Easy to define battery models with various levels of complexity, suitable for any battery chemistry. Charge and discharge our batteries for a complete cycle simulation.
Various PV model types for whatever you want to learn from your simulation. Drive our PV models with sunlight intensity and panel temperature. A non-linear VI output relationship is standard.
All of our motor models are 4 quadrant, allowing for motoring and generating in the same simulation. Combine a motor model with a wind turbine model for a wind power simulation. Other prime movers can be easily defined liked a diesel gen or run of river turbine.
We have a wide range of battery models to suit your simulation needs. All models allow for charge and discharge to be simulated. Easily model an output voltage and input impedance as a function of charge. Impedance can also be modeled to change as a function of charging or discharging. Model parameters allow for easy connection of battery cells in parallel and series to properly model your battery pack.
Users have used our battery models in bi-directional systems making use of PV, EV drivetrains, satellites, drones, and more!
Different battery chemistries (Li, Ni, Pb, etc.) are easy to model with our lookup-table-based models.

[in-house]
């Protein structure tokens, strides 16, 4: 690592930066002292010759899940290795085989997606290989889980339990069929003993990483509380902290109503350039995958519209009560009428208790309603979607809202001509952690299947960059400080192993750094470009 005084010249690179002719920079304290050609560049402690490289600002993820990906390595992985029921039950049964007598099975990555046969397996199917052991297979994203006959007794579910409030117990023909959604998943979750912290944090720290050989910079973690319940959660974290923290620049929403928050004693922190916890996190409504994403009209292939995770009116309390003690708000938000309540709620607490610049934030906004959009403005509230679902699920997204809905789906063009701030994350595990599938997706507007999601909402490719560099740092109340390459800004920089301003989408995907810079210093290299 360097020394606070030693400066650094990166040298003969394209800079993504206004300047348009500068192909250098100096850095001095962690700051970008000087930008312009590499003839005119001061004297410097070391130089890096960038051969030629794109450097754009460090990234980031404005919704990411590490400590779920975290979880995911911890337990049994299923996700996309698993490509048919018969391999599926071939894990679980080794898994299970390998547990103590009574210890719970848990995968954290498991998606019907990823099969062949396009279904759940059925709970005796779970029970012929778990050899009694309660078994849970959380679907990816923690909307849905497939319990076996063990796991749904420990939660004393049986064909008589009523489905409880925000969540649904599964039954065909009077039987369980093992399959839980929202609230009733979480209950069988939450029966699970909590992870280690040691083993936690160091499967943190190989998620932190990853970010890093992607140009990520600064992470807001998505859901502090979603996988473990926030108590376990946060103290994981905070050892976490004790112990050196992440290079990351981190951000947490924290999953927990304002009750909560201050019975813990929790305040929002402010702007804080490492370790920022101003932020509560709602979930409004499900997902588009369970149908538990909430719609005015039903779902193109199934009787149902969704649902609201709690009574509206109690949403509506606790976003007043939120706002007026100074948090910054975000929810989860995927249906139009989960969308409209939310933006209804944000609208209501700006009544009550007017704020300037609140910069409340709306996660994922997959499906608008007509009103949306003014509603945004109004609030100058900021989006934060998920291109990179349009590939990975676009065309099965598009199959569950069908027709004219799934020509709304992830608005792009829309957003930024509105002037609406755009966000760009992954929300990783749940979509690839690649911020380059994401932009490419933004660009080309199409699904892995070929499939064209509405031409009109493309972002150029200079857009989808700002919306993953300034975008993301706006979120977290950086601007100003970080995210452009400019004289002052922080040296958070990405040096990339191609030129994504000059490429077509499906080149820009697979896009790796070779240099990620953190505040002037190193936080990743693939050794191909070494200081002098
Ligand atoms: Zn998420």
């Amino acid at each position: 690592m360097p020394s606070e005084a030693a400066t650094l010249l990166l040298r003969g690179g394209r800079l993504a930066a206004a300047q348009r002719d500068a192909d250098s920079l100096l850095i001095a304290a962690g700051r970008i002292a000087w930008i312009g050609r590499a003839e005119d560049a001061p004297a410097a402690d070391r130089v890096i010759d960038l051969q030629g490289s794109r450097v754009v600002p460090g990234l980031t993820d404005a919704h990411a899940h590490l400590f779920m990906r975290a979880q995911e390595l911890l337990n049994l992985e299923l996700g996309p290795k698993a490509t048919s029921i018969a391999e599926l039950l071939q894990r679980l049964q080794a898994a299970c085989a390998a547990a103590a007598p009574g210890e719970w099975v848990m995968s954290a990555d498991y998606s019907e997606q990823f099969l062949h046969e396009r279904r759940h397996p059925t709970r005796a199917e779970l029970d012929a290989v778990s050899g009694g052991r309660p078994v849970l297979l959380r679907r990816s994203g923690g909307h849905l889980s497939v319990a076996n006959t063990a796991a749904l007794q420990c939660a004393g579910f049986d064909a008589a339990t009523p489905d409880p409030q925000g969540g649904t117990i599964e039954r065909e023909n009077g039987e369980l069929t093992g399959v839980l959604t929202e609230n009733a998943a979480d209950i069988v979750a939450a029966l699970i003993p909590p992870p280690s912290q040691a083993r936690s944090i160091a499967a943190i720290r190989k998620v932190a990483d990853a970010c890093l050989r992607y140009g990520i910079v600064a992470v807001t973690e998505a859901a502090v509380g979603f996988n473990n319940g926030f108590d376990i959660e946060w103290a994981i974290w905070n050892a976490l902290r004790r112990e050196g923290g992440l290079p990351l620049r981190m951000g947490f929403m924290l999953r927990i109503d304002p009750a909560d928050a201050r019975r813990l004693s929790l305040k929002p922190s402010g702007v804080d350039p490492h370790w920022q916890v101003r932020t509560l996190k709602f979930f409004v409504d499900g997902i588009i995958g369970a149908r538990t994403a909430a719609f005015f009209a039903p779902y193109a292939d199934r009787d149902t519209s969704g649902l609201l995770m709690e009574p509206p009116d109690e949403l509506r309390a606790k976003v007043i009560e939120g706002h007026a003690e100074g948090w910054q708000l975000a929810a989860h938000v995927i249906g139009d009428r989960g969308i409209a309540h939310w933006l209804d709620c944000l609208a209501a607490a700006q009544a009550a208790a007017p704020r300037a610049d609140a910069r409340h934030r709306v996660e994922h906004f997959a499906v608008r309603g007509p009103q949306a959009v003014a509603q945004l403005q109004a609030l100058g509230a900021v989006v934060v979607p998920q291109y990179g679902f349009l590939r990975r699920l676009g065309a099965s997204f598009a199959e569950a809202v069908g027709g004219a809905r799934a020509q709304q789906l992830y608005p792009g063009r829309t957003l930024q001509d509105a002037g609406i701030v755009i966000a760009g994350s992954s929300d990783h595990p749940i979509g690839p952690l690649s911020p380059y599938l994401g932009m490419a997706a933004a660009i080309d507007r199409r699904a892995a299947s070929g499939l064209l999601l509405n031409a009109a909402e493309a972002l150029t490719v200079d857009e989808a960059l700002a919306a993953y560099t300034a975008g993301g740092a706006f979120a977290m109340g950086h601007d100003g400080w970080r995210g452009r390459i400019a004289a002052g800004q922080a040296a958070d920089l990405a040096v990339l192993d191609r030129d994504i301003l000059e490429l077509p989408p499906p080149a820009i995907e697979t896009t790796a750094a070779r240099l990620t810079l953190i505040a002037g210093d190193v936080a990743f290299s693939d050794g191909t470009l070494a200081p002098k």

If you are looking to store energy in a supercapacitor we have a well-developed model for the charge and discharge characteristics for these devices.
Don’t make the mistake of thinking that an ideal DC source is a good substitute for a PV model, as this is simply not the case. The non-linear output characteristics of a PV panel will cause major issues if not considered properly from the initial design of the control loops. We have different models that scale with complexity depending on what needs to be simulated. You can easily verify your MPPT algorithm to changes in sunlight and panel temperatures, incorporate multiple panels & batteries into larger microgrid simulations, and test other operating points & conditions
To help you model an I V curve from a particular panel, we have a utility to help you extract the model parameters from the datasheet.
Modeling a generator is two parts, the first is to model the electric machine that will be acting as a generator and the component is the prime mover. For the electric machine, all of our motor models are 4 quadrant which allows for generation and motoring to be simulated in the same simulation. Look at a traditional generation example with a synchronous machine or model a small scale wind power system with a PMSM using our wind turbine model as the prime mover.
We have a range of motors for every application and various methods of modeling any type of prime mover: Diesel, water turbine, wind turbine, etc.
Our motor models and mechanical loads all have inertia modeled so proper starting transients of fault currents (certain models only). You can also make the inertia large to model something like a flywheel.